Abortion – let’s end all these meaningless ‘limits’

October 15, 2012 by
Blog   No Comments Yet

Abortion. From 12 weeks to 16, 20 weeks to 24 – everyone seems to have their limits up to when it should be allowed. From the Minister for Magic Jeremy Hunt favouring 12 weeks to the official line of 24 weeks, to the many doctors and health care professionals who suffer disquiet- as Max Pemberton so thoughtfully pointed out this morning in his @Telegraph column here – at the thought of ‘late’ abortions performed on the same or neighbouring wards where their colleagues are trying to stabilise and promote life in babies born at the same gestational age.

Max says: ‘It is not something we openly discuss, because we know it is a highly emotive area. But privately, many doctors will express discomfort that the current legislation is inherently illogical and inconsistent. Any doctor who has found themselves in the neonatal intensive care unit of a hospital will be acutely aware of it. In the same hospital where doctors are trying to save a premature baby born at, say, 23 weeks, a woman down the corridor is legally allowed to undergo a late-stage abortion on a foetus of the same gestation. So on the one hand we throw considerable money and resources to try to save a baby’s life, while on the other we sanction its destruction.’

Like many women in the UK, I have personal experience of termination – which I’ve written about for various newspapers (here in the Daily Mail) – and been criticised for too. As everyone is who ventures an opinion on abortion. in practice, my experience was awful on many levels – especially emotional. But at least it was carried out at 13 weeks.

Yes, Jeremy Hunt would criminalise women like me who terminate a pregnancy due to medical need. Really nice to know he favours sound bite over empathy.

I hated my abortion and have many regrets. But at least I have and had the choice to make that decision and to make my feelings known.  My position – let’s be clear – is not common (although I know from my post bag it is not uncommon either).

But legislation should not be drawn up on personal experience – not mine, not yours. This is a decision we as a society need to make – and let’s be honest – we made it didn’t we?

I don’t think many women rejoice in terminations of pregnancy – but we all need the free option to make that choice in as uncomplicated, unemotional way possible – and to have brilliant support afterwards if we want that.

So firstly – I don’t think this should be a Free Choice issue for MPs. Why should 600-odd disparate people be allowed to exercise their free choice to define (and possibly limit) my free choice? Surely some mistake.  I also think it a dereliction of party duty. Keen to hold a line on so many minor issues, this major decision should be decided at respective conference.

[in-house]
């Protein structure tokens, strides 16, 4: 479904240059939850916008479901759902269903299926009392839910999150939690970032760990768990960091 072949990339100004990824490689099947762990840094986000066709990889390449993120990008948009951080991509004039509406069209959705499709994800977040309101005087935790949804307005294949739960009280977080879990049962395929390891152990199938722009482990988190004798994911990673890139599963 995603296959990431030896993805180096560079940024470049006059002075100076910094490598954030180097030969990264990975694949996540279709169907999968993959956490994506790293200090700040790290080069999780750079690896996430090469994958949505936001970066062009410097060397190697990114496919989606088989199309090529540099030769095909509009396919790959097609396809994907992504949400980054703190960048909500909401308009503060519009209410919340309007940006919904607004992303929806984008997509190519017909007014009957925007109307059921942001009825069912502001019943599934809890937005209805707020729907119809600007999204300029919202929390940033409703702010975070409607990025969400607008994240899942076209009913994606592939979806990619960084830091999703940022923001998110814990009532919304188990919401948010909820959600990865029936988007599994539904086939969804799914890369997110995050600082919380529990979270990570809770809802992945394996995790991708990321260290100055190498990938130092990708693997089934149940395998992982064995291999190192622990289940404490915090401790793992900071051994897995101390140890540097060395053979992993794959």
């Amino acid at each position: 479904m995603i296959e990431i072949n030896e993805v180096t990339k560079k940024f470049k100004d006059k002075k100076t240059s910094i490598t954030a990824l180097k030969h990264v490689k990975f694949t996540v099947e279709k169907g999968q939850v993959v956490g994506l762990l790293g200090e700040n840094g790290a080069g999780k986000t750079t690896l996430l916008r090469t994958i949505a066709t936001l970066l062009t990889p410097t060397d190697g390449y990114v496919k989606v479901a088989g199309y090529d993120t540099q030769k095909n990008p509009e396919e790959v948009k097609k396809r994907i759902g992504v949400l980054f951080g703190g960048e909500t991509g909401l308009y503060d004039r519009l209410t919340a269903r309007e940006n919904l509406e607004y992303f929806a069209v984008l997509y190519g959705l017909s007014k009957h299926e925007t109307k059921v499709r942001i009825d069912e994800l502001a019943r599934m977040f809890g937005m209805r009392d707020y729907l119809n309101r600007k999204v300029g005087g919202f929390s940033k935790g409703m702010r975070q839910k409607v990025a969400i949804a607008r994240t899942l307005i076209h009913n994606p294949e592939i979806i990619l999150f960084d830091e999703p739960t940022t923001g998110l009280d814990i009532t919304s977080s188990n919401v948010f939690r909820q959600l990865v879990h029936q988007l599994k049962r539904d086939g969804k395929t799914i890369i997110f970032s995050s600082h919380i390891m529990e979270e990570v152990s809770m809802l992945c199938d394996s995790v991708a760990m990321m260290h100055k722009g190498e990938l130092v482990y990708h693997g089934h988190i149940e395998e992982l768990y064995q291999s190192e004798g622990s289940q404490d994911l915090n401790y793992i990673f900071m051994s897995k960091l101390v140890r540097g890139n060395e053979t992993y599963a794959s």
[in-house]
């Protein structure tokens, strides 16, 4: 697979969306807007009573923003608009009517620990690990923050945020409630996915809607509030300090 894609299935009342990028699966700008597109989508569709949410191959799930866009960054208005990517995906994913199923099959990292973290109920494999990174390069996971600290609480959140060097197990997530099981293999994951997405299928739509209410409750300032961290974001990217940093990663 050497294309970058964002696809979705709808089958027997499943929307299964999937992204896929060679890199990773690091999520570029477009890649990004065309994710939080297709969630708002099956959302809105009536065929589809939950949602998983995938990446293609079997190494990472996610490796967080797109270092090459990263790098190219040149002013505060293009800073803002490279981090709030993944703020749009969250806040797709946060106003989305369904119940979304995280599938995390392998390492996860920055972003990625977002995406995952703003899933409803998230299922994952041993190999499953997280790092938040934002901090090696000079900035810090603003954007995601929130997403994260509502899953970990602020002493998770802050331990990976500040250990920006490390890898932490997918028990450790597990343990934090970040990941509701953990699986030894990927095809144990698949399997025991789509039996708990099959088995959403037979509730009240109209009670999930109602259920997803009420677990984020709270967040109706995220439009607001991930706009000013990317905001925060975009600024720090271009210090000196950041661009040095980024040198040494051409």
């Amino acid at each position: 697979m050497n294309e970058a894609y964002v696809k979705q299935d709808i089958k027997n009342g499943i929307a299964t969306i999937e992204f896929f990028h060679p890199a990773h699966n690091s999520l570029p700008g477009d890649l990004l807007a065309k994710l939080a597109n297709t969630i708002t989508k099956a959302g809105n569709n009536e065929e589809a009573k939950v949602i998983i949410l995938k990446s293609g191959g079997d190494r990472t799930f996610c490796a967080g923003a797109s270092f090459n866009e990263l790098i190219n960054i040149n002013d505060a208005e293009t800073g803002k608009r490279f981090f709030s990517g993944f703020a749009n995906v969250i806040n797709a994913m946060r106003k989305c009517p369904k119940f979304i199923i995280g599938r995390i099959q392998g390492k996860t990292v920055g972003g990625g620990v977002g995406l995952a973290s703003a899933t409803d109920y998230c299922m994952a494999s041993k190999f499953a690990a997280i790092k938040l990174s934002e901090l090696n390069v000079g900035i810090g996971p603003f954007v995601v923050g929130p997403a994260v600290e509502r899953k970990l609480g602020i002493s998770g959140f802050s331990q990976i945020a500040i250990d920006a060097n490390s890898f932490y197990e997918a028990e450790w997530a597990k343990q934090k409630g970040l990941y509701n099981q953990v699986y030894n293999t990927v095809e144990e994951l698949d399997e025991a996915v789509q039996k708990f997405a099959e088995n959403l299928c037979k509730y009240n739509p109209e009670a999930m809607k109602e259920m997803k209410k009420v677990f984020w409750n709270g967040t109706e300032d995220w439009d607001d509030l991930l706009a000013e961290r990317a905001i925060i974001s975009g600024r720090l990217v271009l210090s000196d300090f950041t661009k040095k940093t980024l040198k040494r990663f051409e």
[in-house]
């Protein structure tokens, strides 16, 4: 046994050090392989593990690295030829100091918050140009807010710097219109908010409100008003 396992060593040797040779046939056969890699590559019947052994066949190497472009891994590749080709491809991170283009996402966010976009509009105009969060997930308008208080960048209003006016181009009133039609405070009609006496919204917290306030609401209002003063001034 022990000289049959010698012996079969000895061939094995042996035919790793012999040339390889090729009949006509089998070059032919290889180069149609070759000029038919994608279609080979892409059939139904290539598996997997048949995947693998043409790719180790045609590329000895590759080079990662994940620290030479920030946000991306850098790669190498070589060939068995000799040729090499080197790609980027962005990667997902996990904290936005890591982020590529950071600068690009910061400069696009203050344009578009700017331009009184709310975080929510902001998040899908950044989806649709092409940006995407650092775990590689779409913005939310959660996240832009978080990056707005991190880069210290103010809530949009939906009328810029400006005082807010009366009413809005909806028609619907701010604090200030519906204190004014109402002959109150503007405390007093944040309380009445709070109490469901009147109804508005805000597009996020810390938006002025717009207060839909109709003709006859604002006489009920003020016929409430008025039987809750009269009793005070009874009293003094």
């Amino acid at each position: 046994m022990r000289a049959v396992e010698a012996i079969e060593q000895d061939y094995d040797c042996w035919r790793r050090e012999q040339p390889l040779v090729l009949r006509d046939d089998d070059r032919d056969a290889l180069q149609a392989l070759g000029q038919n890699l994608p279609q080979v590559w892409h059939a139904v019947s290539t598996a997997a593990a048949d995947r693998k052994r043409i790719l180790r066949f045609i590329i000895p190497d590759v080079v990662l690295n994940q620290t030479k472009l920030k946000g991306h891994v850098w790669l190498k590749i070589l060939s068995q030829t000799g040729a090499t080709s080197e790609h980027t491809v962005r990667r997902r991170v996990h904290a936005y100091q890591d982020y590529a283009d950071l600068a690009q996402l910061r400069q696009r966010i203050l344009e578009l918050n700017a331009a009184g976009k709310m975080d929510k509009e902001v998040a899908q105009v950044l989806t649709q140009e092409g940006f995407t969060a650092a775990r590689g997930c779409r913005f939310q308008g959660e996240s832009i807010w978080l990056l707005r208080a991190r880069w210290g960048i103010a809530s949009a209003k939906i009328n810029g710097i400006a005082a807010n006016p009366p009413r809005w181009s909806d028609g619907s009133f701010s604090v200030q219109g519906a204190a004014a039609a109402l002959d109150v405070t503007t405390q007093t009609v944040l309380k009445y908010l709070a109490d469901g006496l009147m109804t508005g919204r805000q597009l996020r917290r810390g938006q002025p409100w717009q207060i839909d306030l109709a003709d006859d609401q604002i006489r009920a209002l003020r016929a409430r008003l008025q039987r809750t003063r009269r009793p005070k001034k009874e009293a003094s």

Secondly, and crucially, if we can’t agree on limits, why have them at all?

If you’re from the all-life-is-sacred approach, logic says that conception is the start of the journey so we either switch on or off.  Limits are irrelevant.

And if you are Pro-Choice, limits are a distraction too.

Given that most women who fall pregnant do not choose to end their pregnancies, isn’t it time we started respecting those who do as mature individuals who reach their decision with due process?

Most will want to end their pregnancies at 12 weeks for the eminently sensible reason that the surgical or pharma procedure is relatively painless and quick.  Few women, Jeremy Hunt may be surprised to learn, want to end a pregnancy after 12/13 weeks as at this point they will generally be expected to deliver the foetus (whose heart will have been stopped) the traditional way. Traumatic, painful, messy – do Pro-Lifers really think any female would relish that opportunity?

That’s why so few women have terminations post 24 weeks. And the ones who do are not there for what is quaintly called ‘social’ reasons. Their motives are heartbreaking – tales of babies with previously undetected chromosomal defects which are incompatible with life longer than 2 or 3 weeks; cases where the mother’s mental health has not allowed her to accept her condition; late-onset physical conditions; even twin reductions – where only one can survive.

Why not drop these abitrary limits altogether, place a much greater emphasis on maternity and sex education in the groups which rely on abortion most; invest more in counselling skills; give our gynaecologists and specialist nurses the ethical support to help women and their partners make the best, safest choices for their individual circumstances.

Perhaps this would also mean that women whose unborn babies have Down’s syndrome or other conditions will also find the support they need to (sometimes) keep their unborn children – and not be bustled into terminations they don’t want.

Urban planners have found time and again that when road markings and instructions are removed from our streets, drivers are more cautious and there are fewer accidents.  Perhaps, if we take a truly libertarian approach, remove the limits altogether and let women and their doctors decide what is right based not on statistics or dates, but on reality and individual circumstance, we may find abortion figures actually drop.  Abortions, after all, are not a ‘treat’ that women have earned for going out to work or being sexually liberated – they are simply a medical procedure.  Let’s take the fight out of them.

About the Author

Victoria Lambert has been a journalist for more than 20 years, and specialises in health and medical matters. She writes for the Telegraph, the Times, the Sunday Times, the Guardian, the Mail and the Mail on Sunday. She contributes to Saga, Geographical and First Eleven magazines – where she is the agony aunt.

View all posts by

Leave a Comment

comm comm comm